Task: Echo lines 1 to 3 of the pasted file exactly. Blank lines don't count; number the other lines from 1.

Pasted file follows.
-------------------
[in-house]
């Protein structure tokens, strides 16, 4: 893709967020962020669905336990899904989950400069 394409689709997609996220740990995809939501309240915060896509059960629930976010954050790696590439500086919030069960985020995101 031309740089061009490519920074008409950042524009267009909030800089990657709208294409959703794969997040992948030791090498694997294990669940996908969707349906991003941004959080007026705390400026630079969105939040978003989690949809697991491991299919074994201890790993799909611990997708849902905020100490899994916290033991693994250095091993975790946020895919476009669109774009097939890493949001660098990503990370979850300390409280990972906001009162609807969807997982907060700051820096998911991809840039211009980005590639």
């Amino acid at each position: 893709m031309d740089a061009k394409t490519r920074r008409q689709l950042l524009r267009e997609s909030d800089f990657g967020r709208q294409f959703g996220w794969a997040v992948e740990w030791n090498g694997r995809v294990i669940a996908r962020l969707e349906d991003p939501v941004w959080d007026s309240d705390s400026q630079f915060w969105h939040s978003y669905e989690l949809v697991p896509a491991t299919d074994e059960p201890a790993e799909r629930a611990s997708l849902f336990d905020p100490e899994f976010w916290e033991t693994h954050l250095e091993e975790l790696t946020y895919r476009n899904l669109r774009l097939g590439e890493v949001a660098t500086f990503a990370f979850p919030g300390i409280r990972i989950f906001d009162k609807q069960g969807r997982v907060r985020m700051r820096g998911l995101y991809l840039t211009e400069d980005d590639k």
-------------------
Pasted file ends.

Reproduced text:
[in-house]
């Protein structure tokens, strides 16, 4: 893709967020962020669905336990899904989950400069 394409689709997609996220740990995809939501309240915060896509059960629930976010954050790696590439500086919030069960985020995101 031309740089061009490519920074008409950042524009267009909030800089990657709208294409959703794969997040992948030791090498694997294990669940996908969707349906991003941004959080007026705390400026630079969105939040978003989690949809697991491991299919074994201890790993799909611990997708849902905020100490899994916290033991693994250095091993975790946020895919476009669109774009097939890493949001660098990503990370979850300390409280990972906001009162609807969807997982907060700051820096998911991809840039211009980005590639």
């Amino acid at each position: 893709m031309d740089a061009k394409t490519r920074r008409q689709l950042l524009r267009e997609s909030d800089f990657g967020r709208q294409f959703g996220w794969a997040v992948e740990w030791n090498g694997r995809v294990i669940a996908r962020l969707e349906d991003p939501v941004w959080d007026s309240d705390s400026q630079f915060w969105h939040s978003y669905e989690l949809v697991p896509a491991t299919d074994e059960p201890a790993e799909r629930a611990s997708l849902f336990d905020p100490e899994f976010w916290e033991t693994h954050l250095e091993e975790l790696t946020y895919r476009n899904l669109r774009l097939g590439e890493v949001a660098t500086f990503a990370f979850p919030g300390i409280r990972i989950f906001d009162k609807q069960g969807r997982v907060r985020m700051r820096g998911l995101y991809l840039t211009e400069d980005d590639k």